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converting 220v ac signal to logic signal

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emb

Member
HI All,,,

I have a push button on the 220v AC side connected to neutral line...I need it to produce a logic signal when it pressed.

what i think to do something like this

wrrrrrrrrrr.png

any modification ?
is there any disadvantages using this approach ?
is there any other method better to use ?

regards
 

JimB

Super Moderator
Most Helpful Member
i think to do something like this
What you have there is a good safe option.

any modification ?
You may need to add some de-bouncing circuitry to the input to the micro.
You could use an opto-isolator instead of a relay. May be cheaper if you have several inputs, but you will also have to rectify and smooth the signal into or out from the opto-isolator.

JimB
 
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Nigel Goodwin

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It's perfectly fine, and will work - however, it's somewhat large, expensive, and crude - but for simplicity, and safety (as a mains relay is intrinsically isolating) it's hard to beat.

A 'nicer' method would be an opto-isolator, but it's not as simple as a relay.
 
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emb

Member
thank you all :)

i searched about opto-coupler method and find the following circuit

frwr.jpg
how can i choose the value of R1,R2 and R3 values ? ZD value?

regards
 

Colin

Active Member
A capacitor-fed power supply would be much simpler and much cooler.
100n in half-wave allows 3.5mA or 7mA in full wave so you can work out the value you need.
 
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ronsimpson

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i think to do something like this
I use a 5 volt wall wort. (cell phone charger) We all have boxes of them laying around.
Input 110/220 ac, output 5V dc
The turn on has a small delay. The turn off will have a long delay unless you put a load on it. I usually put 10mA LED + resistor load so I can see what is happening.
 
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AnalogKid

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As you can see, there are several different methods to do what you want, each with different characteristics. How fast a response do you kneed? That is, does the uC need to see a signal the instant AC is present, or is a short delay acceptable. For example, the relay method will energize and release within about 1/10th second of when the switch is pressed and released. The signal from a 5 V wall wart will activate a little slower, maybe 1/2 second, but might release much slower, like a few seconds.

ak
 
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emb

Member
hi all,,

i found the following circuit using optocoupler

ggg.jpg

any modification ?

should i use protective elements ?

the power rating of the resistors ?



regards :)
 

Nigel Goodwin

Super Moderator
Most Helpful Member
C1 is the crucial component, it MUST be a special capacitor rated for this use - it must be X-rated.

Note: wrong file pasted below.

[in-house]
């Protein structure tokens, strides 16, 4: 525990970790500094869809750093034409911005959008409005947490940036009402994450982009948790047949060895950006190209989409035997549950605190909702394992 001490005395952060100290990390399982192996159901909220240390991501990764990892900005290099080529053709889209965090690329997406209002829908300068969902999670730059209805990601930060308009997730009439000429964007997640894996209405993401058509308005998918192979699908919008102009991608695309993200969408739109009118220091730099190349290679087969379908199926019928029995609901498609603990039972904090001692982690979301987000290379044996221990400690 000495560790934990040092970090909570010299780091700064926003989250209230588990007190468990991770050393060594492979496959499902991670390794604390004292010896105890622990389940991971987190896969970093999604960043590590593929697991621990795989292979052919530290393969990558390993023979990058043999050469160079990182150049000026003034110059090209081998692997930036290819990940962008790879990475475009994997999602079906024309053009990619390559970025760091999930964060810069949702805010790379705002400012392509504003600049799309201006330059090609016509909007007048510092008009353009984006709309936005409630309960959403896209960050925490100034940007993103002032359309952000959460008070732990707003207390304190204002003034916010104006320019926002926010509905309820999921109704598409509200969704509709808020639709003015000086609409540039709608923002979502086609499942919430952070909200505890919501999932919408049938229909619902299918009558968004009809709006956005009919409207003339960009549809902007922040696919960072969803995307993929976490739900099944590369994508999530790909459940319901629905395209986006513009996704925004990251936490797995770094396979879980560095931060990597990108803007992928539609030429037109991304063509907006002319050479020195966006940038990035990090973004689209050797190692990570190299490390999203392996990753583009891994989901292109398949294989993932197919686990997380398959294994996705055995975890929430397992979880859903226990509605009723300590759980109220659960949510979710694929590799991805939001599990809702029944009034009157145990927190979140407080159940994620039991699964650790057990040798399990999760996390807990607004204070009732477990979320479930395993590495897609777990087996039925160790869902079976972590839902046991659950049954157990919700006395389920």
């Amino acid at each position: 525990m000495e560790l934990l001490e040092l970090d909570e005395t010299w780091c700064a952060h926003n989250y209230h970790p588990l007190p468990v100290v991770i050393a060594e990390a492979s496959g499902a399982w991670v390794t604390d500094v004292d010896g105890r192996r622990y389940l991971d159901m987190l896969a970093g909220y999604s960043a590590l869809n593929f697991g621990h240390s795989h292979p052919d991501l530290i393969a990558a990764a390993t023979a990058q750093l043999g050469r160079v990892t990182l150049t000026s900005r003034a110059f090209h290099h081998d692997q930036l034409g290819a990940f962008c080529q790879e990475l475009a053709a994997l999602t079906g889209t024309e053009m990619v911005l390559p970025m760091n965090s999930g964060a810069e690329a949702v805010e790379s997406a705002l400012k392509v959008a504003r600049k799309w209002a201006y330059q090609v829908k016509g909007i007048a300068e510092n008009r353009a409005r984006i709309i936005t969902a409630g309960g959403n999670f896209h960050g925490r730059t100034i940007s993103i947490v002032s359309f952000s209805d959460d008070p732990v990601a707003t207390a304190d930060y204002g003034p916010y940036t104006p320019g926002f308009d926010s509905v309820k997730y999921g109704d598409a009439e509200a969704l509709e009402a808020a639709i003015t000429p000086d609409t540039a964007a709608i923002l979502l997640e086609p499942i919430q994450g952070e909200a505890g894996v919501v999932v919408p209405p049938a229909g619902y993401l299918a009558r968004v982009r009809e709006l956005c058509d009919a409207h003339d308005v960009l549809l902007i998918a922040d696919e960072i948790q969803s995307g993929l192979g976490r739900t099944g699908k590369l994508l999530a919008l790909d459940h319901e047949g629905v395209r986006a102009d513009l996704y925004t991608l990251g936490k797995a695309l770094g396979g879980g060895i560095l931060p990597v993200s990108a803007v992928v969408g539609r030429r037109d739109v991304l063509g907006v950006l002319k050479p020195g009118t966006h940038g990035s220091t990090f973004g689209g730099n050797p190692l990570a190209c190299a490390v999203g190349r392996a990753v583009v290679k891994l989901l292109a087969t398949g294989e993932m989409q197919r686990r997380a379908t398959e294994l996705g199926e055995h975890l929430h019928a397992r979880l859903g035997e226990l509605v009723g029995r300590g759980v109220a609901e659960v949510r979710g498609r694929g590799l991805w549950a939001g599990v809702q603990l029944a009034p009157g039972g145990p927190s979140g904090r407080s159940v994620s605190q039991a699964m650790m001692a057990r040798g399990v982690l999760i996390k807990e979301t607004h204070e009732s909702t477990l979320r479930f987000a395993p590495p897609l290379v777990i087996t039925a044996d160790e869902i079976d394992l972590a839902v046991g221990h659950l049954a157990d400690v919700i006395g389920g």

R3 should probably be a fusible type, as it's there as a fuse - R1 and R2 are just to discharge the capacitor.

BTW, this circuit provides AC pulses on the output, not a DC voltage.
 

emb

Member
C1 is the crucial component, it MUST be a special capacitor rated for this use - it must be X-rated.

R3 should probably be a fusible type, as it's there as a fuse - R1 and R2 are just to discharge the capacitor.

BTW, this circuit provides AC pulses on the output, not a DC voltage.
I simulate the circuit the output was 5v .
when the button pressed the output goes low and still low while button pressed..

Is there a problem in simulator ?

When I remove the bridge the output was AC pulses when the button pressed :)

Regards :)
 

emb

Member
I don't use simulators, but they often don't work as in real life.

There's no AC smoothing in that circuit, so the output will be a pulse not DC.

Did you have the simulator input as DC instead of AC?.

No .. it's a.c. input :)

What should I do to get DC output ?
 

alec_t

Well-Known Member
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when the button pressed the output goes low and still low while button pressed
How were you checking the output? A DMM will average the signal and show it as very close to 0V, whereas in fact it is a series of very brief 5VDC pulses (one pulse per half-cycle).
 
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Diver300

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You could just use a 240 Vac powered 5 V supply, such as a mains driven USB supply that you have kicking around. All your isolation and smoothing is taken care of in the power supply. You may need a load resistor to discharge the output as with no other load it could take some time to decay.

If you do use a relay, I would suggest a much smaller load resistor than 10 kΩ. I would use something like 500 Ω to ensure 10 mA flows though the contacts when they close to help keep the contact working. The actual current needed depends on the relay and a minimum current is often quoted for them.
 
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emb

Member
Why are you switching the neutral?, normally never done.
Live side only.
Max.
I have a switch already connected to neutral :)


How were you checking the output? A DMM will average the signal and show it as very close to 0V, whereas in fact it is a series of very brief 5VDC pulses (one pulse per half-cycle).
yes i used DMM and i check the output on the oscilloscope it was as you say..

ghj.png
 
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